However, with vegans at about one two-hundredth of the American population (o.5%), we have a long ways to go before reaching that critical threshold required to convince the other 90%.
Just to give a little context of what a tenth of the population looks like: Mormons (who seem to be freakin’ everywhere) amount for 2% of the population, people of Asian heritage account for 4.8% of the population and left handers make up 10% of the population. So, substitute every lefty you know for vegan, and now we’re talking, numbers-wise.
Fortunately, the article has advice on how to reach a critical mass.
“It’s important to point out the minimal ingredients that may originate a given phenomenon, with no pretension to claim that this is necessarily how things go,” [Andrea Baronchelli, a complex-systems scientist in Barcelona's Universitat Polit`ecnica de Catalunya] says. “This suggests that the minority should convince new people to join them before worrying about convincing the whole world. Once they reach the critical size, the [network] dynamics will do the rest.”
Essentially, we need to start at the grassroots level, with friends instead of billboards. Bring vegan cookies into work. Give a buddy a copy of a healthful, gorgeous vegan cookbook, like Blissful Bites, for their birthday. Show those you know that vegans aren’t weird or malnourished or weak.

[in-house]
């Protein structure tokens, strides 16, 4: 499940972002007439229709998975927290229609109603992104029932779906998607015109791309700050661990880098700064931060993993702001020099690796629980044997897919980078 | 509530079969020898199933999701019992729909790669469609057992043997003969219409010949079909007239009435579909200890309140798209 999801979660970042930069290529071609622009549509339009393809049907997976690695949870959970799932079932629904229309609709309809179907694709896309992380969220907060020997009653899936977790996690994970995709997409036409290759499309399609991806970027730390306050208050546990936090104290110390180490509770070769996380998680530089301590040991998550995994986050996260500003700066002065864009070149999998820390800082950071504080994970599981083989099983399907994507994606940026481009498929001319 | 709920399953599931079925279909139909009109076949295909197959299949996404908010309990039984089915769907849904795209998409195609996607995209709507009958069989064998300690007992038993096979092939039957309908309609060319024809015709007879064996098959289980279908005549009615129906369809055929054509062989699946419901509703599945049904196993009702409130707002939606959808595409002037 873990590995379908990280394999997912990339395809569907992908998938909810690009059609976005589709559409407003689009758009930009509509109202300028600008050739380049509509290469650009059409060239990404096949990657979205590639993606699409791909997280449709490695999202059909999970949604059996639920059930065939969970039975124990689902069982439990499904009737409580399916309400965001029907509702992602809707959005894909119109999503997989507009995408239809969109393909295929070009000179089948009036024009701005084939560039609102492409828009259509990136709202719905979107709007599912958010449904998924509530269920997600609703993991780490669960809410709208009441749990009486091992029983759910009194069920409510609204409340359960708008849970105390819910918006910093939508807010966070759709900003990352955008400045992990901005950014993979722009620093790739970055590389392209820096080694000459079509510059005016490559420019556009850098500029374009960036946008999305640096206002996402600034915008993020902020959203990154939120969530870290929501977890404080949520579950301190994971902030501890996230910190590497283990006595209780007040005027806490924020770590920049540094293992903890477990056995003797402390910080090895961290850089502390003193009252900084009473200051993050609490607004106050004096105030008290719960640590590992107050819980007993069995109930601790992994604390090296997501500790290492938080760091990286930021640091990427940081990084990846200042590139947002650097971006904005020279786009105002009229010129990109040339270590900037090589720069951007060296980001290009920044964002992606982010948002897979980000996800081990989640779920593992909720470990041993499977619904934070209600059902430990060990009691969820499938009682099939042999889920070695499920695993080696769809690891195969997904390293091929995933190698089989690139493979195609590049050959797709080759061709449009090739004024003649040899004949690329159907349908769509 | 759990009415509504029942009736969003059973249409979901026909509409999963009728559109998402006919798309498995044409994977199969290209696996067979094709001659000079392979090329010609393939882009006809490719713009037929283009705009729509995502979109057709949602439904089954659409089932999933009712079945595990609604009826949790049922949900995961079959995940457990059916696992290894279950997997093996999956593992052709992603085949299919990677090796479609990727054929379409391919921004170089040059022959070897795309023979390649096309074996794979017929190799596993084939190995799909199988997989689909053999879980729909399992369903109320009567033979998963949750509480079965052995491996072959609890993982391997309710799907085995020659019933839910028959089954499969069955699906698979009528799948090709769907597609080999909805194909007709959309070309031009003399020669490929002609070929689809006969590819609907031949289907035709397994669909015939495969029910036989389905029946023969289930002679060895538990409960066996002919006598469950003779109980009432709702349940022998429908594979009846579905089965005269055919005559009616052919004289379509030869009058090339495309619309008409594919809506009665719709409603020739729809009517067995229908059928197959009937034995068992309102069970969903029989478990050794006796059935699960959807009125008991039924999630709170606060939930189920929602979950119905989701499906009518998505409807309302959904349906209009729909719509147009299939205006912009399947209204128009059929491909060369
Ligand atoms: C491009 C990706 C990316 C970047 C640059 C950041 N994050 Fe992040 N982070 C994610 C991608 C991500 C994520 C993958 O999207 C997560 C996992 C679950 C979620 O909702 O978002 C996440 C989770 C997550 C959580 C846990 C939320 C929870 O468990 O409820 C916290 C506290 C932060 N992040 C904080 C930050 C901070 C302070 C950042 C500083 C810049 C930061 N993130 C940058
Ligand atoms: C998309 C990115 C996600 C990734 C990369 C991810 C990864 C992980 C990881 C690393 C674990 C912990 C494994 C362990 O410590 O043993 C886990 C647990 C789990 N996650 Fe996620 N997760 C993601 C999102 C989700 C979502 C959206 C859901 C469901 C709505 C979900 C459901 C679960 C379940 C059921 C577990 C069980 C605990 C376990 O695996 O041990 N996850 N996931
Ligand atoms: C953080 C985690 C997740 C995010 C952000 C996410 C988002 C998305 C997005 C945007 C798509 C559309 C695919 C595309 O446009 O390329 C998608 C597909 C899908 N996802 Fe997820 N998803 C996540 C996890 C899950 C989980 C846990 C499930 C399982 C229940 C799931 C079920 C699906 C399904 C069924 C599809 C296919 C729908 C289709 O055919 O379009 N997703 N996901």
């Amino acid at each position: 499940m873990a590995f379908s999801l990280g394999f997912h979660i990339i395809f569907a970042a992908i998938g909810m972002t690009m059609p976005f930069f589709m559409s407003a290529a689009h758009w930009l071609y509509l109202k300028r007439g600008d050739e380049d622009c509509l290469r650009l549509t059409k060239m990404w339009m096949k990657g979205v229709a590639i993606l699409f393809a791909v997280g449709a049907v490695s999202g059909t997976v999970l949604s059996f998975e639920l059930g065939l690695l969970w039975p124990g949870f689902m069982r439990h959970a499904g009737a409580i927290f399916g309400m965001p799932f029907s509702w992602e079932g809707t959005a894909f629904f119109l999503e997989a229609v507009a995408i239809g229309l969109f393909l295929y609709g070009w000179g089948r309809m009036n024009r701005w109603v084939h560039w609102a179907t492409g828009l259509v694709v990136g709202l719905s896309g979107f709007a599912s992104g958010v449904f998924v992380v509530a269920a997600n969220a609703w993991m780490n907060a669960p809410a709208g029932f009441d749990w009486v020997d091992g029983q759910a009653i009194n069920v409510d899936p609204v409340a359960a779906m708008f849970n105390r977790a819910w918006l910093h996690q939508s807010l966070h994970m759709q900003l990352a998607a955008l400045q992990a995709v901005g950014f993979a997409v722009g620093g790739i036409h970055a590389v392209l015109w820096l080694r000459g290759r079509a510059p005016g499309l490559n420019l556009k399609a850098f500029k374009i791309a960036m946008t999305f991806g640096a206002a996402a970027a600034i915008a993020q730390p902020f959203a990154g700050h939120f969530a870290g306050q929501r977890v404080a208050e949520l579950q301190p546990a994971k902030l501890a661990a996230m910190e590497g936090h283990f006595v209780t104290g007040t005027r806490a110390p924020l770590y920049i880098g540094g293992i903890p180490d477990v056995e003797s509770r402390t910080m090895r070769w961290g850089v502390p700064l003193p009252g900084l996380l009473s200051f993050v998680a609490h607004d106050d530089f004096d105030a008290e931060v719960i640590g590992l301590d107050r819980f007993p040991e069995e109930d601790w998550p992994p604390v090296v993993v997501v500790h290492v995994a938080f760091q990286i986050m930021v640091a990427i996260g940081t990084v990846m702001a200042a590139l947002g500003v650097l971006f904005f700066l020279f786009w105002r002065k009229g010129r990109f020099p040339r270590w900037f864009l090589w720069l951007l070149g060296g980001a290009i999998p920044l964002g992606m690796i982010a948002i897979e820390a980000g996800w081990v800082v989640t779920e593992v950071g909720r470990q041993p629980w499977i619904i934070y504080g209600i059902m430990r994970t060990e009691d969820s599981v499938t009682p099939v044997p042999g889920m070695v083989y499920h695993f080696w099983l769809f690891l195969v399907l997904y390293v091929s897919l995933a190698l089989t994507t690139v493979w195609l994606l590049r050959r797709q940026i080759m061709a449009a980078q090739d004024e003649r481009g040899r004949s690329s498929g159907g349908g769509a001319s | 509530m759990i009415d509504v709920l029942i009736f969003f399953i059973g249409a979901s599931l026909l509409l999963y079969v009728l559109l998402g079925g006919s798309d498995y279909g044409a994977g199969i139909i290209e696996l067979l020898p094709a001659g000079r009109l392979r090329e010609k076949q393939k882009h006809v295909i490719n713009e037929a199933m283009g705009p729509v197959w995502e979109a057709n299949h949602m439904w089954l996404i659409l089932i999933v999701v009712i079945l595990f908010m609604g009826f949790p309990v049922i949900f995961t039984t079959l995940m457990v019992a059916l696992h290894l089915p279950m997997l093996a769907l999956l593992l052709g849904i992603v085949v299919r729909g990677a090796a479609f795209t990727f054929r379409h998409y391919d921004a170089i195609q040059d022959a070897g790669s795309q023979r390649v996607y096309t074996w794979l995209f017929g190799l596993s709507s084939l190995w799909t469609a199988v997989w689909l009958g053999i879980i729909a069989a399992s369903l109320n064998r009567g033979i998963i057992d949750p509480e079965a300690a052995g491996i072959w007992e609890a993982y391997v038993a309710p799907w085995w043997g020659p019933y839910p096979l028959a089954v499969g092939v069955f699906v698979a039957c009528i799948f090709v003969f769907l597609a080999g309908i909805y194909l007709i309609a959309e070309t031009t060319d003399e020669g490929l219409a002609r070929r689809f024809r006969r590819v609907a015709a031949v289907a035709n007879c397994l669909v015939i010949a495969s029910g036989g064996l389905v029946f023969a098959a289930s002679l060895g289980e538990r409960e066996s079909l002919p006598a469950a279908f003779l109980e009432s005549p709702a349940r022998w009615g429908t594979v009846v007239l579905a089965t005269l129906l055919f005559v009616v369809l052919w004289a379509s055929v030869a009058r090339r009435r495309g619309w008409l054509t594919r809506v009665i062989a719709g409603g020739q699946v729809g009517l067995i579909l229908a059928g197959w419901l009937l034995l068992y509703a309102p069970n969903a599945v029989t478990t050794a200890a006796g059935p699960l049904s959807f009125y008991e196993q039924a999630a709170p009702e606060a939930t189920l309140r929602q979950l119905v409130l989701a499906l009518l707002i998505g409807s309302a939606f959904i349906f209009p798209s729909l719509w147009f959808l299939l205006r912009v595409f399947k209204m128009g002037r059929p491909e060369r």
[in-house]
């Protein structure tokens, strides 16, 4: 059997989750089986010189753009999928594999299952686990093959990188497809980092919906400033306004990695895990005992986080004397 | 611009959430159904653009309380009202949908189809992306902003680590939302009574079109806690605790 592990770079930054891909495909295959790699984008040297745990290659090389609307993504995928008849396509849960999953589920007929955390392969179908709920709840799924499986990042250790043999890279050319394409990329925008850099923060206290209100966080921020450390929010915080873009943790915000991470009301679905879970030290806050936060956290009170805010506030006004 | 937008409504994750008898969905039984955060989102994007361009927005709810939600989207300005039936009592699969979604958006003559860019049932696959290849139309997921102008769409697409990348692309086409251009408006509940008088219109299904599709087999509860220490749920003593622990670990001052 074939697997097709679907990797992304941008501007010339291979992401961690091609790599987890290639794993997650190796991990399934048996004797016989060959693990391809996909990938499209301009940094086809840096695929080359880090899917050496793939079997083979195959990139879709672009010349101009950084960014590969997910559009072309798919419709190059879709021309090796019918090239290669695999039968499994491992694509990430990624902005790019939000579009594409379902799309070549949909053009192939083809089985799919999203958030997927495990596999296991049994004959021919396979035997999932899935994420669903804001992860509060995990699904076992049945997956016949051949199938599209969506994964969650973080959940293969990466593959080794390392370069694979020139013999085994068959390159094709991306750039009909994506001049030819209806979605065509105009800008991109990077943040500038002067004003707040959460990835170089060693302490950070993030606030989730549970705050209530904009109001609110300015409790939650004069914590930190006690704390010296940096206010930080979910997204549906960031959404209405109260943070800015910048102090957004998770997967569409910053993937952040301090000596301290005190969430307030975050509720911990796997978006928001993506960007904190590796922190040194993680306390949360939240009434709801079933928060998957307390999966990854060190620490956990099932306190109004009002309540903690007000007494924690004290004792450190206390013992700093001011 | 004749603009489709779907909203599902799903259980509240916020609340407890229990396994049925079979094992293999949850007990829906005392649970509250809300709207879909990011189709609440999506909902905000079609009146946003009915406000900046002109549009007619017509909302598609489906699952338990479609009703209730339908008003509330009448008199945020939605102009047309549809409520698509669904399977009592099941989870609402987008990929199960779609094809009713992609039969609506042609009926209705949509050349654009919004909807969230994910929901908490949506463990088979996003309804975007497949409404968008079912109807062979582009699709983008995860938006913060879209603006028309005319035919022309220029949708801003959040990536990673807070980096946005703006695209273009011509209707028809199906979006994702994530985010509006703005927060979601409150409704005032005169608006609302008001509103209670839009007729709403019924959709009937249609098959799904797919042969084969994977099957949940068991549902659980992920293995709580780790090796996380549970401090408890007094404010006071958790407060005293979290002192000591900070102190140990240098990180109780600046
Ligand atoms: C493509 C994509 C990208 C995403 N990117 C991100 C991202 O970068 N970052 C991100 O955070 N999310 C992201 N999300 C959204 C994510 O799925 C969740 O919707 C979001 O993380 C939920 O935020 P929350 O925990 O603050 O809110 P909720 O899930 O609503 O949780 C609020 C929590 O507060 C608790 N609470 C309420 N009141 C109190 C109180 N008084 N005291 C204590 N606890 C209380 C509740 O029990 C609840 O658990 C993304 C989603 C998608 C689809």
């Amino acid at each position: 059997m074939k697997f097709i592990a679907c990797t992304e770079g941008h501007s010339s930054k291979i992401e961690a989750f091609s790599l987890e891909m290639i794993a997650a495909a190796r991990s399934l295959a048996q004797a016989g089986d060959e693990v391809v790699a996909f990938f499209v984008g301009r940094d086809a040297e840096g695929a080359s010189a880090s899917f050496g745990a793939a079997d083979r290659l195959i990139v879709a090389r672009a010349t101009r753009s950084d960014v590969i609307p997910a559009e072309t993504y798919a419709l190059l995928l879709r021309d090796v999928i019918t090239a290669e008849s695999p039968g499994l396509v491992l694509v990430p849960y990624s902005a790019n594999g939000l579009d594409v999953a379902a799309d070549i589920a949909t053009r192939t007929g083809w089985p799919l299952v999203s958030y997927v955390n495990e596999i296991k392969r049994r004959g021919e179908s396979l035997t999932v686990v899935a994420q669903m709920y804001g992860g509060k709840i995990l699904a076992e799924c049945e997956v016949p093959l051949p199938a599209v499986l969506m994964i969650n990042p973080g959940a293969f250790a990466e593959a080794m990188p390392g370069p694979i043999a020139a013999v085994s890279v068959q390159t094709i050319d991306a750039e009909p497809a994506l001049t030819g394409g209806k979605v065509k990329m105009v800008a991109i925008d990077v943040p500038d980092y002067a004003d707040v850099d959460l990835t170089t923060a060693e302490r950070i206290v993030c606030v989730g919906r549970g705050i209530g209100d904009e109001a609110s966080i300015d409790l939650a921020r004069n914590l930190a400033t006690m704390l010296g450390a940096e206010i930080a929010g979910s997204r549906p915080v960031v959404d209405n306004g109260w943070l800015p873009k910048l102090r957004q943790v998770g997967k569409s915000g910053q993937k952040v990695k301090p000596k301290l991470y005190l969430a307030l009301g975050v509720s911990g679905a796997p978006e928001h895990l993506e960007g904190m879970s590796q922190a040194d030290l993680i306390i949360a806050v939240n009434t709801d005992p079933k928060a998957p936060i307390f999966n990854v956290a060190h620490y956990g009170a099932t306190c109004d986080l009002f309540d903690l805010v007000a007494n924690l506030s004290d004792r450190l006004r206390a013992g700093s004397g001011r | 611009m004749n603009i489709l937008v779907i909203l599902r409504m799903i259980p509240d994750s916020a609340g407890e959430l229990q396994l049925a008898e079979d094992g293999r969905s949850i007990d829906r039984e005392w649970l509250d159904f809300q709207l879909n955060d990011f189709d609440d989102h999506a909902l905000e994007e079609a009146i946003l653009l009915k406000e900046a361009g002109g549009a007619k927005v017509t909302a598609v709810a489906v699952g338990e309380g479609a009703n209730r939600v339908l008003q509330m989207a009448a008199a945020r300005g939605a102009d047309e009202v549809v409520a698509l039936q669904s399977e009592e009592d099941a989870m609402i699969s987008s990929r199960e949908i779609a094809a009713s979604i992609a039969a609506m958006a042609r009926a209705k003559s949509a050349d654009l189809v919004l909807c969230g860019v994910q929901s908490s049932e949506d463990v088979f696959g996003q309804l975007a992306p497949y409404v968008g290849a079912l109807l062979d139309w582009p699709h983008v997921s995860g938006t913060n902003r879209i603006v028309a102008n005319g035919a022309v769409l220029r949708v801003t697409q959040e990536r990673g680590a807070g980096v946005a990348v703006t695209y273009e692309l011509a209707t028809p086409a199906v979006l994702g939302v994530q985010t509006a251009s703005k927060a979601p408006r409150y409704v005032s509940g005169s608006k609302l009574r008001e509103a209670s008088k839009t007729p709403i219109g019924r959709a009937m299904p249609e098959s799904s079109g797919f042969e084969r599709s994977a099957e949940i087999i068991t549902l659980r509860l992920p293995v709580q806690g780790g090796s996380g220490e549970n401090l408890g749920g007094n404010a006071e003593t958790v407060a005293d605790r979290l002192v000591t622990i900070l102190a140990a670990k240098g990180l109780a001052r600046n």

I think we can do it, and here’s why.
Let’s look at the claims the article makes about sushi’s rise from disgusting to delicacy. [The difference being that sushi a way to prepare fish, while veganism is an ethos that rejects consumption of fish (and animal products in general).]
Back in the day, people only ate fish grilled, broiled, sauteed in butter, etc. — cooked. Then, Japanese citizens increased their migration to the United States, and over time, with the right conditions met, raw fish rolled in rice and seaweed became trendy.
“Based on my research, there were many factors and variables that affected the adoption of sushi in the U.S.,” [Trevor Corson, the author of The Story of Sushi] says, noting that entrepreneurial chefs from Japan, Hollywood stars, and government dietary recommendations also played a part. “I’d hesitate to reduce the spread of sushi in America to a mathematical formula.”
Though Corson is hesitant to turn sushi into an algorithm, I see a great parallel between sushi’s rise to fame and veganism.
Vegan chefs like Chloe Coscarelli and Tal Ronnen are reaching national acclaim. Hollywood stars like Ellen Degeneres, Emily Deschanel, and Alicia Silverstone are making veganism glamorous (yet not eating disorderly). The government recently updated their dietary reqirements to account for protein in general, not just meat, and to account for more fruits and veggies.